NEW YORK (AP) - It was just last summer the Dow Jones industrial average shed 2,000 points in three terrifying weeks. Investors had a host of things to worry about, including the possibility of another recession.
Now the Dow is within reach of the rarefied 13,000 mark - a level it hasn't seen since May 2008, four months before the financial system almost came apart.
A strong one-day rally - caused by a deal on bailout money for Greece, perhaps, or an unexpectedly positive economic report - could put it over the top.
What's more, the average is just a 10 percent rally from an all-time high. And 10 percent rallies can happen fast these days.
The stomach-turning summer is a bad memory. Europe appears to be getting its act together, last summer's downgrade of the U.S.' credit rating was quickly forgotten, Washington is mostly behaving, and recession fears are gone.
"There are signs that the economy is getting back on its feet and the market is reacting to that," says John Prestbo, executive director of Dow Jones Indexes. "The mood is just better in this country than it has been for a while."
On Wall Street, too. The Dow traded Tuesday at 12,878, a 21 percent rally from Oct. 3, its low point for last year. In January, the average rose more or less in a straight line and added 3.4 percent, its best start to a year since 1997.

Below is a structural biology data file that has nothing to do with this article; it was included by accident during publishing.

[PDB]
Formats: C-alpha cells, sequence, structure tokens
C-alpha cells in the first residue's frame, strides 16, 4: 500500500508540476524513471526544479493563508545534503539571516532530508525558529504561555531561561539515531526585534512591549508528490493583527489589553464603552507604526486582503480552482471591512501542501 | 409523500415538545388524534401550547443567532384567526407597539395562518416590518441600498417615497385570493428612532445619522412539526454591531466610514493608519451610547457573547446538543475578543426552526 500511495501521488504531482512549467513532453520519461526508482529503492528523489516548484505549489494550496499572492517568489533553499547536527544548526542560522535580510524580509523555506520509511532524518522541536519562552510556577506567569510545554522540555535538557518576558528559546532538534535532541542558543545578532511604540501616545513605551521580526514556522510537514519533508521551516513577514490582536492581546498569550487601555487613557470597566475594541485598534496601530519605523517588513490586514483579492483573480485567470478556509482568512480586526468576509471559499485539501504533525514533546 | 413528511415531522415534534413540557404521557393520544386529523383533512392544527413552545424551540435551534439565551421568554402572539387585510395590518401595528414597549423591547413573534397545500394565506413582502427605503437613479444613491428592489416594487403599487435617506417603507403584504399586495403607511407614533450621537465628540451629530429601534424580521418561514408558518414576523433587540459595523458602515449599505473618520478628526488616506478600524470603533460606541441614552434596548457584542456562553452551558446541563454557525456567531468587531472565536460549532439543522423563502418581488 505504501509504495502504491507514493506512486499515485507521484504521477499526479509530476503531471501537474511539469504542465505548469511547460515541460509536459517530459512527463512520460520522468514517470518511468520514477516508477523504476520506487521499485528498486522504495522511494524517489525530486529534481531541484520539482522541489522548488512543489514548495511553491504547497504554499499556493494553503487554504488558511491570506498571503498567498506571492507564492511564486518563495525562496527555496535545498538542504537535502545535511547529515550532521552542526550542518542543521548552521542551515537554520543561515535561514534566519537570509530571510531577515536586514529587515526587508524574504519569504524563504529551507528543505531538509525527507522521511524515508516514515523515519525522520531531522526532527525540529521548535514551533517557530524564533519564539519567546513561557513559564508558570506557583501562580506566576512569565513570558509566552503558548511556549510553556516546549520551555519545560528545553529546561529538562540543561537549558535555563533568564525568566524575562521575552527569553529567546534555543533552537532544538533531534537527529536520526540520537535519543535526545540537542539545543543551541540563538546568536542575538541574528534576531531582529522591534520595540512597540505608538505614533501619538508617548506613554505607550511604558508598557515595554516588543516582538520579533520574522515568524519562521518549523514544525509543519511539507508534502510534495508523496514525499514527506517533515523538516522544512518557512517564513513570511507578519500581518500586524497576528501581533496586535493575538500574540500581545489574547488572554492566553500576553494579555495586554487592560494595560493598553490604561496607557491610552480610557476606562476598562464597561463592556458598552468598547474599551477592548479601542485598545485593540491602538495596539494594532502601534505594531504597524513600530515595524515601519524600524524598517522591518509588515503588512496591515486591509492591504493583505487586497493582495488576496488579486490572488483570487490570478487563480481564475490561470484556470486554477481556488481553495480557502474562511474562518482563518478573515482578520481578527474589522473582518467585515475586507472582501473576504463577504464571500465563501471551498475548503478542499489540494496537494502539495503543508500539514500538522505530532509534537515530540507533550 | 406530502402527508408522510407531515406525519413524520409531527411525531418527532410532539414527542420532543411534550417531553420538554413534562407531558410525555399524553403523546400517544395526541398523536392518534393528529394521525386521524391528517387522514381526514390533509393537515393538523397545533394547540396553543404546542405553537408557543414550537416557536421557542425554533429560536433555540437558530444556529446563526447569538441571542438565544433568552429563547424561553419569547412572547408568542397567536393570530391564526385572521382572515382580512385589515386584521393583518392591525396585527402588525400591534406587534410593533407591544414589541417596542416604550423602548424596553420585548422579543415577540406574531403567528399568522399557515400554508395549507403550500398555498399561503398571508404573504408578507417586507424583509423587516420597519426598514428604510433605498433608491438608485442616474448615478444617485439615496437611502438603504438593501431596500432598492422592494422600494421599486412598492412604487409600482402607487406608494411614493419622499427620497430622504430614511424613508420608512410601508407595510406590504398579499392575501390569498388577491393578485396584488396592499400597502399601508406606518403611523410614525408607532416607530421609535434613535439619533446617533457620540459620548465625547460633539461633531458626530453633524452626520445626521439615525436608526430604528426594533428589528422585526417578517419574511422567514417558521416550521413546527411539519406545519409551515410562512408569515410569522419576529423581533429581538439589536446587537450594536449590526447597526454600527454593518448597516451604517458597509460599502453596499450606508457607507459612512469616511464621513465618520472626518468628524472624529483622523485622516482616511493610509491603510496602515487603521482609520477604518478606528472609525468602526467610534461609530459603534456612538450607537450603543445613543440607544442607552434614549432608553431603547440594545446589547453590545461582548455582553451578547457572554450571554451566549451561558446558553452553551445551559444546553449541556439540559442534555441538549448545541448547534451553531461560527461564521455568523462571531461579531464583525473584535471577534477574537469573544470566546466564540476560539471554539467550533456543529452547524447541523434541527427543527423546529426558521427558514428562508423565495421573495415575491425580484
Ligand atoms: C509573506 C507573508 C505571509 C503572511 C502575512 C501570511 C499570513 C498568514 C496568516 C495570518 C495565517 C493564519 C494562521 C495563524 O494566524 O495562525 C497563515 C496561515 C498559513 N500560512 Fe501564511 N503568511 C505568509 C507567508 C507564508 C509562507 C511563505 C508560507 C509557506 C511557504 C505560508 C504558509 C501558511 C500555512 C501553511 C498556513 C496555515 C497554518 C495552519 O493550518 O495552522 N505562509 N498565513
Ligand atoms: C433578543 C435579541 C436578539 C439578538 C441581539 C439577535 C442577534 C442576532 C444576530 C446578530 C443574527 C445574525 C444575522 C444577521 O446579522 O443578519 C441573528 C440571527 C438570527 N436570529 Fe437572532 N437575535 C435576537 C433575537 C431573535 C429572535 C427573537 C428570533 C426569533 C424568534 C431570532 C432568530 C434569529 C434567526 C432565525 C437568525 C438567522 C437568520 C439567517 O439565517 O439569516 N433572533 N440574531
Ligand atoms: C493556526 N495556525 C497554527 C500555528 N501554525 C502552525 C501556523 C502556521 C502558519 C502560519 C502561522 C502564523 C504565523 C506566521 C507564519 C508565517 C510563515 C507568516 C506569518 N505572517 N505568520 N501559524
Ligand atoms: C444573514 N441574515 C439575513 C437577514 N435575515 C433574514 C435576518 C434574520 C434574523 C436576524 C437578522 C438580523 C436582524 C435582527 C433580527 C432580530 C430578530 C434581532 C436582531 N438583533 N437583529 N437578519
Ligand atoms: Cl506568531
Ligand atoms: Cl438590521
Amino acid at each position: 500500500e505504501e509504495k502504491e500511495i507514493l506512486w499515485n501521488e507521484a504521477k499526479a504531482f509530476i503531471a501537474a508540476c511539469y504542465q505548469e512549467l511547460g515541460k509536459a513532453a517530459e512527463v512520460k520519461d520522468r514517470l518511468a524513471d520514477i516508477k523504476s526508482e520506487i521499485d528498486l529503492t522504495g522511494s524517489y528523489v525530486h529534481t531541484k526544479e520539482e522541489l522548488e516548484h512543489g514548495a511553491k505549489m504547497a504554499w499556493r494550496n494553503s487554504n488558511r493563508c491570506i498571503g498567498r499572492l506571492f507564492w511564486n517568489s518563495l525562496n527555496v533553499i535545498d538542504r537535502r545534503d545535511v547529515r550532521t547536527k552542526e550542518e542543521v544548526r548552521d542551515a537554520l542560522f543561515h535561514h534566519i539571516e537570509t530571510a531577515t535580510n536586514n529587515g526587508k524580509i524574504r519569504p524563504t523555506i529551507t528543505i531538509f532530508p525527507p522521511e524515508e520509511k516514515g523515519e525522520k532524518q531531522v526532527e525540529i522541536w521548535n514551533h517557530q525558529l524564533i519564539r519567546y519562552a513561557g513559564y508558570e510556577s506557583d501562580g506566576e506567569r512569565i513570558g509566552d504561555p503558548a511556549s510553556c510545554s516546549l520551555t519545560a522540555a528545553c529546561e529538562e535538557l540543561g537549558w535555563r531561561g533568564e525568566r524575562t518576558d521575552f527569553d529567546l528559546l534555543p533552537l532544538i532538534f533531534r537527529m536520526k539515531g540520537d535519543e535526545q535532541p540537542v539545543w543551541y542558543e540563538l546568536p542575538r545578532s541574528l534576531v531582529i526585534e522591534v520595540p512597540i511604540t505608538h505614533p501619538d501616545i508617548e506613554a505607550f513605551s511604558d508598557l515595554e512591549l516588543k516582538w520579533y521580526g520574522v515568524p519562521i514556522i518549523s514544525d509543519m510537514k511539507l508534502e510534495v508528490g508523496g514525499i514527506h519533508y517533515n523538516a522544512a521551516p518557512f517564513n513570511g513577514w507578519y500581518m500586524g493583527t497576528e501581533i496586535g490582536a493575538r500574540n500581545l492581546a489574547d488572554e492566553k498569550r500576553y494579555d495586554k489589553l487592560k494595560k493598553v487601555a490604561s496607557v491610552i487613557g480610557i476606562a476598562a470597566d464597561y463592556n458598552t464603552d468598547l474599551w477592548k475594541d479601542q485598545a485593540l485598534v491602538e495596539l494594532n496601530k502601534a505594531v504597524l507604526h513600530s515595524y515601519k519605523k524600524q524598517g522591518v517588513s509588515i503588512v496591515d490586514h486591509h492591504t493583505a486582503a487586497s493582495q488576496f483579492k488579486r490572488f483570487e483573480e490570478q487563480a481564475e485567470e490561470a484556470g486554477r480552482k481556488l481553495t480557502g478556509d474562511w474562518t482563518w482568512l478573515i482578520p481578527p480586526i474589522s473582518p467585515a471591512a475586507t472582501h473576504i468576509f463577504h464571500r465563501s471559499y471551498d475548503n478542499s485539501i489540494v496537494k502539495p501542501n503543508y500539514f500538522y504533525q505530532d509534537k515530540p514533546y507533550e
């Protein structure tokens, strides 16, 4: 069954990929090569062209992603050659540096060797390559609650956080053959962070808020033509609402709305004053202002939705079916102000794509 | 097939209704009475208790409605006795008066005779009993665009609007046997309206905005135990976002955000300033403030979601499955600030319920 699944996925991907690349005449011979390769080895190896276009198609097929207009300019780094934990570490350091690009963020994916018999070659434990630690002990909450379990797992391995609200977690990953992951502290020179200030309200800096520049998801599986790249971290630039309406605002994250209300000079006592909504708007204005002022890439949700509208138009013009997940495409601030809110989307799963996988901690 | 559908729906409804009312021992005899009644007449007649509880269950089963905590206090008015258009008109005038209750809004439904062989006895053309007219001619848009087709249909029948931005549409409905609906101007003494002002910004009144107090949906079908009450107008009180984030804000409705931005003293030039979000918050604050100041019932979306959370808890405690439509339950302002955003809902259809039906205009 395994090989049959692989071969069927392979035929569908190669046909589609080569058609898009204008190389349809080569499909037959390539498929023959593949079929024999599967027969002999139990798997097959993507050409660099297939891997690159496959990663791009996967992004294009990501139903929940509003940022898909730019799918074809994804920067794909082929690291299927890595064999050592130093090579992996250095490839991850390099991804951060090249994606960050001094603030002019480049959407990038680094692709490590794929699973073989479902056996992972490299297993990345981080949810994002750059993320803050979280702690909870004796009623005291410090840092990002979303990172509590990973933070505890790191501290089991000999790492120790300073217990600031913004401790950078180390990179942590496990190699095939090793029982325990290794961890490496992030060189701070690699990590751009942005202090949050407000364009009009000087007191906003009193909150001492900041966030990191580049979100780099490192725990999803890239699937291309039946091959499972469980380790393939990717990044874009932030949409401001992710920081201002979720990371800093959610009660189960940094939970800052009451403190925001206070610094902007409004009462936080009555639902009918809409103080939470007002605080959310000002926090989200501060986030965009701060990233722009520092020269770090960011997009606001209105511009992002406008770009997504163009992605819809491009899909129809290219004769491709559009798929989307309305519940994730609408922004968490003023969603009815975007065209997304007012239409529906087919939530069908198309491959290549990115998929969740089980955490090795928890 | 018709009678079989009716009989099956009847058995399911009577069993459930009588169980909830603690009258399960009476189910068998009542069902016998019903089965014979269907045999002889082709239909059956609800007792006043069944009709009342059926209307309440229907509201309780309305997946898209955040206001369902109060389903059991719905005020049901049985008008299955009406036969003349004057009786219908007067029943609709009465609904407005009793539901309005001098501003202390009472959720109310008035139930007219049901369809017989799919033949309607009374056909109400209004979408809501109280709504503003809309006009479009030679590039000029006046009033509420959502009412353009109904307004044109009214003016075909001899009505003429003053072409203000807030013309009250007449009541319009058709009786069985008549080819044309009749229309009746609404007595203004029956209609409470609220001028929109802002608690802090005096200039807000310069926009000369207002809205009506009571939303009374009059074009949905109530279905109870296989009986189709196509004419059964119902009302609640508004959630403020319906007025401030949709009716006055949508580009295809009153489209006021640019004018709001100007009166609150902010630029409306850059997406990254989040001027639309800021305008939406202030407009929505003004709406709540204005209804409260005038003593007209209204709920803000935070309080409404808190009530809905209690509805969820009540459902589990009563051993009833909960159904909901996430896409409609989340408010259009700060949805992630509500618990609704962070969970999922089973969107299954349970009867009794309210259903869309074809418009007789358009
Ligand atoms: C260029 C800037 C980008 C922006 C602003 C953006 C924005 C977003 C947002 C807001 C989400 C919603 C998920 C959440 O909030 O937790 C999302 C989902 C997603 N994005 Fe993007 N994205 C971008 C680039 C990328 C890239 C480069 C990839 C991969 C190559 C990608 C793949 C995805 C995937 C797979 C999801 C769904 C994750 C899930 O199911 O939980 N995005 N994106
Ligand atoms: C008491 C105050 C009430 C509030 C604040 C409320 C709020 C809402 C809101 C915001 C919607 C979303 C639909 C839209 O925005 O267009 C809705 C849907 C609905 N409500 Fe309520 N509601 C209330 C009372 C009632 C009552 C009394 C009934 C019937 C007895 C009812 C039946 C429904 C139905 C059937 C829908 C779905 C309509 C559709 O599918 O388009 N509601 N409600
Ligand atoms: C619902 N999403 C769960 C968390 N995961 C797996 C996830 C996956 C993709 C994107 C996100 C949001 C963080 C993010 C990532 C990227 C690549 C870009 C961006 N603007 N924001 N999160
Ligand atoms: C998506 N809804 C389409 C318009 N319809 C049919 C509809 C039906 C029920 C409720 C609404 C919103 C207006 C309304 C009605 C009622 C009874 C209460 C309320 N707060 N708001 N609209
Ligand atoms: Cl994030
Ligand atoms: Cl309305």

From here, the record is tantalizingly close - 14,164.53, reached Oct. 9, 2007, when the investment houses Bear Stearns and Lehman Brothers still existed and the unemployment rate was 4.7 percent.
A 10 percent surge may seem like a lot, but it's really not. The Dow has gained almost 15 percent since Nov. 25, just 10 weeks ago.
Though there's a long way to go to get the country back to economic health, there are pockets of encouragement. Unemployment is still 8.3 percent, but it's the lowest since February 2009. Economic output grew every quarter last year.
Corporate earnings growth has slowed, but analysts think it will pick up again later this year. Investors, always wary of uncertainty, may even be encouraged by some clarity in the Republican presidential nominating race.
Investors are no longer just trying to stem their losses, says Mark Lehmann, president of JMP Securities in San Francisco: "They're playing a little offense. Six months ago, they were playing defense."
There's evidence the rally has room to run. In a popular measure of how expensive stocks are, the 30 companies that make up the Dow are trading at an average of about 13 times their annual earnings per share.
The last time the Dow was at 13,000, in May 2008, stocks were trading for about 15 times earnings. Stock-market research firm Birinyi Associates estimates Dow stocks have traded at an average of 16 times earnings over the past two decades.
The fire-sale discounts have already come and gone, though. Those were back in early 2009, when the Dow bottomed at 6,547.05, its Great Recession low.